There is no denying that London faces a housing crisis.
Similarly, there is no denying that many people feel that their rents take too high a proportion of their income.
If you are Sadiq Khan, the solution is obvious: if people object to high rents, the state should cap them — problem solved. It is an appealing enough proposition, especially for a politician heading into an election. But is it really that simple?
Modern politicians often lack the courage to admit that even the most well-intentioned policies have unforeseen consequences. As economist Friedrich Hayek said, there will always be gaps in our knowledge when making policy. This is why we should always consider the possible consequences of any decision — both intended and unintended.
Khan need not look far for his own examples. A freeze on some travel fares makes for a good headline and a popular election pledge, but in practice it meant less money for investment in London’s public transport system.
So what could the unintended consequences of rent controls be?
Quite simply, high rents indicate that supply is not meeting demand. Imposing rent controls may make the mayor feel better, and arguably improve life for some renters in the short term, but it doesn’t solve the lack of supply. In fact, it may make it worse.
Rent controls will force so-called marginal landlords, who will decide that the lower income is not worth the hassle of renting out rooms in their home, to leave the market and reduce supply. They could also encourage marginal tenants — those who do not necessarily need to rent (those happy to continue living with parents for example) — to move into the rented sector and further drive down supply.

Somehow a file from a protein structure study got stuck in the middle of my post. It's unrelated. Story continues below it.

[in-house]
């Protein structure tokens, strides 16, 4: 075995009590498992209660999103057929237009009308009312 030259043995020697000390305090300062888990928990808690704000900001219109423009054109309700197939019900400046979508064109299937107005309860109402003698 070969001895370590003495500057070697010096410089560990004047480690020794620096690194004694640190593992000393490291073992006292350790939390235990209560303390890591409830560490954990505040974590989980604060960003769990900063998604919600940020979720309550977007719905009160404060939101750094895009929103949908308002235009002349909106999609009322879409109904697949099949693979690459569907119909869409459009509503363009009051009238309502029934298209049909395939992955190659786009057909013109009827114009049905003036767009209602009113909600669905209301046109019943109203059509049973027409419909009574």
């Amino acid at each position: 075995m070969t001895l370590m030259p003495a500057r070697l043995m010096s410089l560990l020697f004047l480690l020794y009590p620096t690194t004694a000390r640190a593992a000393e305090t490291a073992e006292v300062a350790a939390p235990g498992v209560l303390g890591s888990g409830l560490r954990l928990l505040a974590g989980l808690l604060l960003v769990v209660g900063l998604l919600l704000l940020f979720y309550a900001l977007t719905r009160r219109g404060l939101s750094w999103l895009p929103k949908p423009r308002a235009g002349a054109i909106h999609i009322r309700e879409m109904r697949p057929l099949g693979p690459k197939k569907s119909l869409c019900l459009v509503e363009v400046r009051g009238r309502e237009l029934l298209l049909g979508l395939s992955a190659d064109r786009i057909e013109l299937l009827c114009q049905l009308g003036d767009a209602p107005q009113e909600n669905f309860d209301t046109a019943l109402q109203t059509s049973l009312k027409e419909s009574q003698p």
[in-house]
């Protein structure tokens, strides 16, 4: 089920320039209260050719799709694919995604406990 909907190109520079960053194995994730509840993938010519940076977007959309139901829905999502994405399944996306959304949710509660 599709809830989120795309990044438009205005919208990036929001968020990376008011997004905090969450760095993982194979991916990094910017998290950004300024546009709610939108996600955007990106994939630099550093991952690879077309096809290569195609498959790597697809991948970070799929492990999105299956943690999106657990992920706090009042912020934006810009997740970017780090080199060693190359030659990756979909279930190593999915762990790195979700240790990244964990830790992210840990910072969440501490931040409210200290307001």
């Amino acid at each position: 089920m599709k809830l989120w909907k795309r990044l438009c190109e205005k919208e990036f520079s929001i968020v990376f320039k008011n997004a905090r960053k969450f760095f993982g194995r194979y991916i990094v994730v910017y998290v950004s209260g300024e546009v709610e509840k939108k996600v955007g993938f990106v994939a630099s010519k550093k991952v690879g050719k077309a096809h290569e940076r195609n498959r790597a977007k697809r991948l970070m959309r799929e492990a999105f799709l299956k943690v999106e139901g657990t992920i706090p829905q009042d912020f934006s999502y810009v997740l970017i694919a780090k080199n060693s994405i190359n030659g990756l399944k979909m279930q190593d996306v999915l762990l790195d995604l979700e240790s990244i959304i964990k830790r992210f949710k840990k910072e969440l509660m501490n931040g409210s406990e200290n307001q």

Khan wants to take a leaf out of Sweden’s book, but seems less keen to learn lessons from the Swedes’ experience.
Research from the Swedish think tank Timbro revealed that rent controls in Stockholm led to an increase in the subletting market, with sub-letters paying rents twice as high as the official tenants, and in the illegal rental market, with one in five young tenants admitting to having paid illegally for a rental contract.
Swedish controls have also led to a misallocation of housing (resulting in long commutes for families with children), corruption, and even a crime wave linked to the complex system for allocating housing. Some of this illegal activity and misallocation may already happen in London, but rent controls will only make the problem worse.
The solution to the housing crisis is, quite evidently, to increase the supply of housing. It cannot be overstated. More homes of every kind — for renting and owning, flats and houses, social housing and private — will drive down prices for everyone.
Developers who want to build constantly vent their frustration at the bureaucracy of the planning process, the lack of experienced planning officers, and the inability of local authorities to make quick decisions with clear and consistent guidelines.
If any current or future mayor really wants to reduce rents in London, they could do two things: bang the heads of local authority planning departments together to encourage more planning permission, and lobby Westminster to allow local authorities to receive more of the income from development. A land value tax, for example, would mean any increase in land value when planning permission is issued would be retained locally, incentivising the issue of more permits.
The mayor of London has a unique national and international platform. Khan could serve Londoners — and the rest of the country — better by pushing for a housing revolution, not fighting for failed economic policies that entrench the problem.
Main image credit: Getty